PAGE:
The Commission's press release explained that any fine for gun-jumping had to be sufficiently dissuasive and carry a deterrent effect. As a reflection of the severity of the infringement, the Commission decided to impose a fine of approximately €432 million on Illumina, which represented the maximum amount permitted and comfortably exceeded the previous record of €124.5 million imposed in 2018 against Altice in relation to its acquisition of PT Portugal5. In a second unexpected development, the Commission also opted to impose a symbolic fine of €1,000 on GRAIL for taking legal steps to complete the transaction. Although this was the first instance the Commission had imposed a fine for gun-jumping on a target company, it may prove to be a practice seen more frequently moving forward.

Impact on the life sciences sector?

As mentioned previously in our Q2 2021 Competition Newsletter,6 the Illumina/GRAIL deal is the first case accepted by the Commission after the issuance of its Article 22 Guidance.7 After the Commission widened the purpose of Article 22 in March 2021, to be captured a merger now simply has to affect trade between Member States and threaten to affect competition within the territory of the Member State or States making the request.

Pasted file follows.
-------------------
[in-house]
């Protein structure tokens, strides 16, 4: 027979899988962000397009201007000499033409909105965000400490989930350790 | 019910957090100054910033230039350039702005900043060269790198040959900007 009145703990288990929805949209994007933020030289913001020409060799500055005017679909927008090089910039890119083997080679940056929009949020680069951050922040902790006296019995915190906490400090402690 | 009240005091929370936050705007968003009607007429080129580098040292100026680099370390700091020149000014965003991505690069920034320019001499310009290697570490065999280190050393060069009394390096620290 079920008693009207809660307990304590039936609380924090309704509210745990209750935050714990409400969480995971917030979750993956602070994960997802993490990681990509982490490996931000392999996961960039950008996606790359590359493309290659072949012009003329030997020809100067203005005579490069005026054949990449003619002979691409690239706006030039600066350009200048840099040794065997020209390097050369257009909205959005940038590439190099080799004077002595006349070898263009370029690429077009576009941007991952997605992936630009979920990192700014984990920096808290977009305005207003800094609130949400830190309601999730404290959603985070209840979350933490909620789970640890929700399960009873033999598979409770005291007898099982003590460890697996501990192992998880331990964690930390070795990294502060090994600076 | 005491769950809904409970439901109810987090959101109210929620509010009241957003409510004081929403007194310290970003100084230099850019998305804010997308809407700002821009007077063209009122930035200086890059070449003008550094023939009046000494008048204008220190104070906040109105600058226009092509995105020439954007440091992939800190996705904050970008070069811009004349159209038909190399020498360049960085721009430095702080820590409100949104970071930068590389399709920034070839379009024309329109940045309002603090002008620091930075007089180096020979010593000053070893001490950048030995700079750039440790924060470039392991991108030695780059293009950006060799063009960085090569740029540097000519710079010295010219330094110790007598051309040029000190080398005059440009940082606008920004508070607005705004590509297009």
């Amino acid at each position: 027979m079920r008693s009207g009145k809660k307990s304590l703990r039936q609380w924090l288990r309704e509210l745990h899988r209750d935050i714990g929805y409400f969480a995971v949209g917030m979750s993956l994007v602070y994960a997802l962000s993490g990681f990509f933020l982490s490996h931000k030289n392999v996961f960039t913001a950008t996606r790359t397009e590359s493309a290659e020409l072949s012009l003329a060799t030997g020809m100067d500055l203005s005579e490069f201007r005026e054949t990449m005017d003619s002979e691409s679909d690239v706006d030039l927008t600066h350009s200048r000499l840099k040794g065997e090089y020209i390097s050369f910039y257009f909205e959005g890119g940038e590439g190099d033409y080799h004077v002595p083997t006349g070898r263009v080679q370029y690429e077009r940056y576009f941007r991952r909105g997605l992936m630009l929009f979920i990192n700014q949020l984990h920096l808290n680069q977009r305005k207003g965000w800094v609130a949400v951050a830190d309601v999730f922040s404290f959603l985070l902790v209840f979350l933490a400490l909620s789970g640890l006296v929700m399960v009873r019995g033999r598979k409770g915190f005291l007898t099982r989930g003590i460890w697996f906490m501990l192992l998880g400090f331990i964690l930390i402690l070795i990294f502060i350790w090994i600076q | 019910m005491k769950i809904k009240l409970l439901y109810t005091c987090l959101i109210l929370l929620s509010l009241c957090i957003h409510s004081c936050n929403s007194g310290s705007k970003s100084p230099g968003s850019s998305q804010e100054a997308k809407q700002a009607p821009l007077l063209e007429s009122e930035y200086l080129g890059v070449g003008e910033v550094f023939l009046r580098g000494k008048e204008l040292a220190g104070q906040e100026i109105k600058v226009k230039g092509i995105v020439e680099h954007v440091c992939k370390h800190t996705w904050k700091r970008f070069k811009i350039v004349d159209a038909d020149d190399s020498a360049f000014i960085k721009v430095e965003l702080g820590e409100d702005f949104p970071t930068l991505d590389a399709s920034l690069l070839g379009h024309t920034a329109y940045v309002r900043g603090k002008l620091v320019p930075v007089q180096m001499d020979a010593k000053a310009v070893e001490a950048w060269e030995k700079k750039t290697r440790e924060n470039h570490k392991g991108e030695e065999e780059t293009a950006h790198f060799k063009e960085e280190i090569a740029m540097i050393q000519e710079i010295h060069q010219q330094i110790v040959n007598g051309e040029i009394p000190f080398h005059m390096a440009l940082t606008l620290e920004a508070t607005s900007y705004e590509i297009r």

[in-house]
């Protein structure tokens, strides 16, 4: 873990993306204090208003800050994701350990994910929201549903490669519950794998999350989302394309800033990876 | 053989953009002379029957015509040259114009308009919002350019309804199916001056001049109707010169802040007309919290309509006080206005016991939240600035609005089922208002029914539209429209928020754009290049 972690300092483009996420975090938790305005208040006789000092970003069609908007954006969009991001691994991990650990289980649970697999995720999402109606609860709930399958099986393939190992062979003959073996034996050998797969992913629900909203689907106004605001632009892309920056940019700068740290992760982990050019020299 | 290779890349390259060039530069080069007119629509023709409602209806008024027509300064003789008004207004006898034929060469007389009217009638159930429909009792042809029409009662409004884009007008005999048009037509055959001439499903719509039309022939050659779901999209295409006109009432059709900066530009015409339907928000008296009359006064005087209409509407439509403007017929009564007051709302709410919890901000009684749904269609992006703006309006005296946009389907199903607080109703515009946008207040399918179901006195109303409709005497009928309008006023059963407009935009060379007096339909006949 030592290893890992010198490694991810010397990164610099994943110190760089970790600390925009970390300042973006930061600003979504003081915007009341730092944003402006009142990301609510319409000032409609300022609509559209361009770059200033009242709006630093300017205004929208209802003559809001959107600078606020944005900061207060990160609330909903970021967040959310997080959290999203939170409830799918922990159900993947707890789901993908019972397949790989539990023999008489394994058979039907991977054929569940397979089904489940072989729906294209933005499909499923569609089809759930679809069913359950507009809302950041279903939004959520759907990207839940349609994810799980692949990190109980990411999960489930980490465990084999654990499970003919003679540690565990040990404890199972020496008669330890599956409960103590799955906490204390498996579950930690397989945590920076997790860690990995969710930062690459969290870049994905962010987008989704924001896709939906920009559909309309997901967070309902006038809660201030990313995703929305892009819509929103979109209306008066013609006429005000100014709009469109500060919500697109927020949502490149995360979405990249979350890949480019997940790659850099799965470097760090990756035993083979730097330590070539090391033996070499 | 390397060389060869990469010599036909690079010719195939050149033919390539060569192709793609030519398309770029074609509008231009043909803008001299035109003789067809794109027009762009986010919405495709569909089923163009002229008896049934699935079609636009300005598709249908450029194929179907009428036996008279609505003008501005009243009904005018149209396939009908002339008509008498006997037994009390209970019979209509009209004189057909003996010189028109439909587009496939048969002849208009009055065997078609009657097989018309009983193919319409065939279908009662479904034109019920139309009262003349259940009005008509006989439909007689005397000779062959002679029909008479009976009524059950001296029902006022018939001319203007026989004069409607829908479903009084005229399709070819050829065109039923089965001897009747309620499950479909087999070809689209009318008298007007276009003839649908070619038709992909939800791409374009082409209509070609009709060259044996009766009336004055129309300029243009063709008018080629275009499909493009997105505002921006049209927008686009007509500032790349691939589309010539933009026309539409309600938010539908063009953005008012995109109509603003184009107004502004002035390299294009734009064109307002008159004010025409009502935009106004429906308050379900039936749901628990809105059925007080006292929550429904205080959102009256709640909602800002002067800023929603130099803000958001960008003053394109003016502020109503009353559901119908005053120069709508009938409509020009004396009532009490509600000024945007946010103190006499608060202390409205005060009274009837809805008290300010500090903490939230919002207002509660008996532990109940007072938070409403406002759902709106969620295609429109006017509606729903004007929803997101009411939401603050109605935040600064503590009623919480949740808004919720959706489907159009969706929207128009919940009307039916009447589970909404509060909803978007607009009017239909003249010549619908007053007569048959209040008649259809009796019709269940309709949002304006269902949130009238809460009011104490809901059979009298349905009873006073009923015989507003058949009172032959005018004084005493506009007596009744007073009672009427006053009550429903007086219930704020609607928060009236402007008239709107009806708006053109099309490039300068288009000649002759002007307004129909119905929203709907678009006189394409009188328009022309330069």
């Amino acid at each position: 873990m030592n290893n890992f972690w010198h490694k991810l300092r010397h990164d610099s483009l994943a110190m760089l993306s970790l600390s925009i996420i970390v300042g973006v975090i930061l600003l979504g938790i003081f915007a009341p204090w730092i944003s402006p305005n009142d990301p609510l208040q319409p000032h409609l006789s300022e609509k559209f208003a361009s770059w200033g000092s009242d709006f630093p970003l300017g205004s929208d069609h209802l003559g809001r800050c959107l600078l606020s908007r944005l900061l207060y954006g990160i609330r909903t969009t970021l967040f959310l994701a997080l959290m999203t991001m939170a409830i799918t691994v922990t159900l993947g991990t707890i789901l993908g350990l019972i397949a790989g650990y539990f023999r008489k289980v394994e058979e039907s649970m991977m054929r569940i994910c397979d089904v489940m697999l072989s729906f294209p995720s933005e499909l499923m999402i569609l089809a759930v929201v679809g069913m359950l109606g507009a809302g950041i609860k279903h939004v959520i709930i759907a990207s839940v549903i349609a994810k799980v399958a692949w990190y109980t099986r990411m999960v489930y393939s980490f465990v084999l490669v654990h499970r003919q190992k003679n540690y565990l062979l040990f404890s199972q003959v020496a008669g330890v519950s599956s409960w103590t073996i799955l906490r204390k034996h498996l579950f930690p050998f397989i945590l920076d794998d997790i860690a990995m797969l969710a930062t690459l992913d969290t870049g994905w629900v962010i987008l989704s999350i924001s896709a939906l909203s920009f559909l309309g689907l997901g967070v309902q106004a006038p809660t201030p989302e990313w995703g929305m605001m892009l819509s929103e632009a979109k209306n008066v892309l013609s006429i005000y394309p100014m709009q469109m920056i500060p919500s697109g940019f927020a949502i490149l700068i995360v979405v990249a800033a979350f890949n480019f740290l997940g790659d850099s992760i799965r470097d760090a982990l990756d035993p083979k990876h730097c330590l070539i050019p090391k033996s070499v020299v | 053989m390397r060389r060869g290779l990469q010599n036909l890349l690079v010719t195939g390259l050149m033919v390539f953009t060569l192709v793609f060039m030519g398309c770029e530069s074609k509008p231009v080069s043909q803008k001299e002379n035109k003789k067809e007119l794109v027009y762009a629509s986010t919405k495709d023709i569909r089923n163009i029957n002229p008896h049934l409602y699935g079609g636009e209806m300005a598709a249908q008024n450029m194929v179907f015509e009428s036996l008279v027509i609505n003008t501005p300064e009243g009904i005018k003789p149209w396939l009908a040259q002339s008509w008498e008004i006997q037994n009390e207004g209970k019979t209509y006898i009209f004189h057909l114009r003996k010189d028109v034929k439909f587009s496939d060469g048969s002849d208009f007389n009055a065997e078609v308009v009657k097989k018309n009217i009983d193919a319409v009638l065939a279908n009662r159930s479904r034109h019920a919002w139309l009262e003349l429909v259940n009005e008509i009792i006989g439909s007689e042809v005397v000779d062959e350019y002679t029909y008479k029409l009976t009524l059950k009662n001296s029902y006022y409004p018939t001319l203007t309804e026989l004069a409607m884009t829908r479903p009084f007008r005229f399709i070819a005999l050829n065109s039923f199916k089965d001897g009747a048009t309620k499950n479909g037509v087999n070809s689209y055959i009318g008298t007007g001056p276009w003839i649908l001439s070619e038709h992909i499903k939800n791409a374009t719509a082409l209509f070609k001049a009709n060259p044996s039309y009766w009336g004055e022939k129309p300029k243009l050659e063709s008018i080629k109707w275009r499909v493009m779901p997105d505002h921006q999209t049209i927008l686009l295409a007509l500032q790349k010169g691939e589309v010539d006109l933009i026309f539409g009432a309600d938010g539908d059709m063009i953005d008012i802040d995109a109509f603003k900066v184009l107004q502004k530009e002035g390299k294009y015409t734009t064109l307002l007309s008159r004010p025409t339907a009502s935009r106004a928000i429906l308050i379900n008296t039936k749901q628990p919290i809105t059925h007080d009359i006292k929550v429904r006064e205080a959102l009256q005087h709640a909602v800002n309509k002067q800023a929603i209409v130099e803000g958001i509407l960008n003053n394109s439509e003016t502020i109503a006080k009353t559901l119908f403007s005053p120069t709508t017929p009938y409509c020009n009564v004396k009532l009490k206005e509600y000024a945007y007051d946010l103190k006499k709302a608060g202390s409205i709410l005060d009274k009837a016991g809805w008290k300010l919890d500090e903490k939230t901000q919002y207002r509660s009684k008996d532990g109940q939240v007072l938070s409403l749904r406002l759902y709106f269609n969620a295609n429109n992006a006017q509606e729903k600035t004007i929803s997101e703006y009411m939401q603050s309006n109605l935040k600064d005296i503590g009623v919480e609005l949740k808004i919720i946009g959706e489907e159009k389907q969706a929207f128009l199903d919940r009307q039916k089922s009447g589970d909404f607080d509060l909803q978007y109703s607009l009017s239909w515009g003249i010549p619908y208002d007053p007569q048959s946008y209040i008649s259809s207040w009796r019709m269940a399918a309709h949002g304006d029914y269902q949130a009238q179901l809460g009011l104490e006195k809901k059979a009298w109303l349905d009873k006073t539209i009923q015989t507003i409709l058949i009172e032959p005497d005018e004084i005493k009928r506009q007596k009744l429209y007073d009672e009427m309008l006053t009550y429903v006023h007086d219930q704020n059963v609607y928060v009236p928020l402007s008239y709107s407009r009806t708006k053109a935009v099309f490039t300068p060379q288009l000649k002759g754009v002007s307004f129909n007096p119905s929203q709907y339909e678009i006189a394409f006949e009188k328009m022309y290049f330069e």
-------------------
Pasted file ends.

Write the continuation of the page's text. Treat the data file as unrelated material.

It is clear from the Commission's wide-reaching application of the new Article 22 regime to the Illumina/GRAIL deal, in addition to its other decision-making practices vis-à-vis the transaction – namely, the decision to impose interim measures requiring GRAIL to be kept separate from Illumina and run by an independent hold separate manager8, and the ultimate decision to prohibit the merger9 - that the life sciences sector can expect increased scrutiny of future merger activity by competition authorities moving forward. Indeed, the Commission's official guidance on the application of Article 22 singles out the pharmaceutical sector as a key area of focus for use of these broad review powers.10